Expansion: Your First Step Into Psychological Gesture
Hi, Jeff here from M2C2 and today we are going to talk about another one of the foundational elements of the Michael Chekhov Technique and that is the Psychological Gesture.
Now, one thing that can’t be denied is that the Chekhov technique is a physical technique and it’s a good thing too. Acting is called “ACT”-ing not “Sittin-Around-Talk”-Ing. Acting requires us to use our bodies, to move around, to fight, to kiss, to dance…all that stuff.
One of the tenets of this approach to acting is that the Chekhovian actor takes a psycho-physical approach to the work. In other words all action is psychological and all psychology is physical.
Here, I’ll prove it to you:
A smile is a physical response to a psychological cause. We are happy, therefore we smile. In fact, it is hard not to smile when we are happy. Sometimes, we have to force ourselves not to smile or show that we are happy in certain situations. The cast list just went up and we got the role we wanted, but our friend didn’t get cast at all. Uh oh, we better not smile or we might make our friend feel even worse.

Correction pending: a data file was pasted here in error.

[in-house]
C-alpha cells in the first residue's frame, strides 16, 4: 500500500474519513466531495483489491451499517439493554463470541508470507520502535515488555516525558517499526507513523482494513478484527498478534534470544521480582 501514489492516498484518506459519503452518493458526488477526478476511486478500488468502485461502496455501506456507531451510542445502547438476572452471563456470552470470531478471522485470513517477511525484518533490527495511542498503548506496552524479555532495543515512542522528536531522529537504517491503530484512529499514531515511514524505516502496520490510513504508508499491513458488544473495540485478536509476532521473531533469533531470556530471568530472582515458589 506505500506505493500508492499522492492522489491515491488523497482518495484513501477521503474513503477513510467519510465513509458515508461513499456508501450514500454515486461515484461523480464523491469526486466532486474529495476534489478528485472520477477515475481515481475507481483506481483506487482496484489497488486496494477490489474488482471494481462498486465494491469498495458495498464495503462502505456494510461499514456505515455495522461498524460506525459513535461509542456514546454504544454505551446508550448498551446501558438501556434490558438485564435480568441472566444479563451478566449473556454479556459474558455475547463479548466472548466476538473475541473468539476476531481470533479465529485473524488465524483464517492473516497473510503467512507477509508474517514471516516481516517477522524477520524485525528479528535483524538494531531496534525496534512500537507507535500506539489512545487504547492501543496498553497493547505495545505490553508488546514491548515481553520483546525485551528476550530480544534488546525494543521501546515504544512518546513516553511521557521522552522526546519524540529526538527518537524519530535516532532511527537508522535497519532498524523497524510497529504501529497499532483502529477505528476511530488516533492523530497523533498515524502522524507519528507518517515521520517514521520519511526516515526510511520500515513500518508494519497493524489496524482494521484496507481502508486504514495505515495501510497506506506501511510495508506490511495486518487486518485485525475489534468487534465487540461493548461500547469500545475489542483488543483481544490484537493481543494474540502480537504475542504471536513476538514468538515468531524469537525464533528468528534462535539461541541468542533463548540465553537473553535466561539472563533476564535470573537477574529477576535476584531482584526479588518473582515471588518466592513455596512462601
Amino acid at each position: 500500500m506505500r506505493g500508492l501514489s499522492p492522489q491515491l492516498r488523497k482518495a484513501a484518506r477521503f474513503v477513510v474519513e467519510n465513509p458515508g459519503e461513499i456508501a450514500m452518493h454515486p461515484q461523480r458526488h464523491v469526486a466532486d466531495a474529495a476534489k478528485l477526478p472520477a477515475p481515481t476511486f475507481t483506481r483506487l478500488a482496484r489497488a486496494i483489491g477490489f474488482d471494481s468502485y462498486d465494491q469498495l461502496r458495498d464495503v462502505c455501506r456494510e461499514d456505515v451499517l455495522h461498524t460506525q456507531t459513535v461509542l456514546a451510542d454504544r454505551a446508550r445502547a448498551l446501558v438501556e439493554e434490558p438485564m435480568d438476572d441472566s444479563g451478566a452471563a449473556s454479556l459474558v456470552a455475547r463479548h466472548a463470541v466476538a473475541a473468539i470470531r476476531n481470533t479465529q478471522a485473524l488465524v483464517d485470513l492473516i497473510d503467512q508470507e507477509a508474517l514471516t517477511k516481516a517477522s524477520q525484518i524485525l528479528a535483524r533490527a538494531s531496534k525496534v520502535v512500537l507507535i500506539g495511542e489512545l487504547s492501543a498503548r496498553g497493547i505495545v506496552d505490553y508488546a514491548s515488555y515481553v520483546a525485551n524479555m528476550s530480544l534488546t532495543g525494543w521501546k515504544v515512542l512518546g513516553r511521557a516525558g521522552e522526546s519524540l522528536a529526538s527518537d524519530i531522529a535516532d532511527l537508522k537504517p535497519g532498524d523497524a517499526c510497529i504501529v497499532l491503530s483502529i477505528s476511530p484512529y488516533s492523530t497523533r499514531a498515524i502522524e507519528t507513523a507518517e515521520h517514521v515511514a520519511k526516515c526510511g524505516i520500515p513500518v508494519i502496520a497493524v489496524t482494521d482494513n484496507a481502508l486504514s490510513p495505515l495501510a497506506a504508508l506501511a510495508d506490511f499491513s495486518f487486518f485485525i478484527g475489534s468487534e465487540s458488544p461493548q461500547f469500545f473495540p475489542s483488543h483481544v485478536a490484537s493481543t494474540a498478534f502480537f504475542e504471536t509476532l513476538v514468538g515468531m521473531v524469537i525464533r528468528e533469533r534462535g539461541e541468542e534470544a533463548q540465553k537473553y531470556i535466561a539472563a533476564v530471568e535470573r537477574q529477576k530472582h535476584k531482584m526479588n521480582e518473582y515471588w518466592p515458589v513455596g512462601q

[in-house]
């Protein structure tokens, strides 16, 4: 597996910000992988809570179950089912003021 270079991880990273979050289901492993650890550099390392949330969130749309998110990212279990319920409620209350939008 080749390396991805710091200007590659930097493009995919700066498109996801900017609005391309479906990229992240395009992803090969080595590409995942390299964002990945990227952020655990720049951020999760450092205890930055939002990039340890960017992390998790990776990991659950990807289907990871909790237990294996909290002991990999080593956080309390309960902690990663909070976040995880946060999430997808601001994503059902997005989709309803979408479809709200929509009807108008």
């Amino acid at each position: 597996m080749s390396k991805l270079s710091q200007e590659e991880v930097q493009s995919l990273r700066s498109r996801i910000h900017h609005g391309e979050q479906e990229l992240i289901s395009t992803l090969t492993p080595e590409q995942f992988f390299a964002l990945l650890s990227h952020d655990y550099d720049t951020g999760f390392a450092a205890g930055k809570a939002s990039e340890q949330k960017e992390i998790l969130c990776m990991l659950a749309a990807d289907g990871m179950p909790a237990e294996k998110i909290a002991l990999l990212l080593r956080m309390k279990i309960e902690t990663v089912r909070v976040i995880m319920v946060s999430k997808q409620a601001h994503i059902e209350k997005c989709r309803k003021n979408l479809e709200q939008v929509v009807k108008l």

But inside: ecstasy.
Science also tells us that smiling sends a whole bunch of endorphins to our brains which have the effect of making us feel happy. Did you ever have anyone tell you to “Smile, you’ll feel better?” That’s because smiling actually does make us feel better. We CAN fake it until we make it, because the physical act of smiling creates a psychological response.
This is one of the basics of the Chekhov Technique. It is not an “outside-in” technique in that doing the action causes a psychological response. It is not an “inside-out” technique where we have to really feel it before we are ready to act. Chekhov surmised that there is no real difference between inner or psychological action and outer or physical action.
It is all connected.
We know this to be true.
When we are sad, our body reacts in certain unmistakably physical ways. The bottom falls out of our stomach, water comes out of our eyes, our breathing becomes more labored, and so on.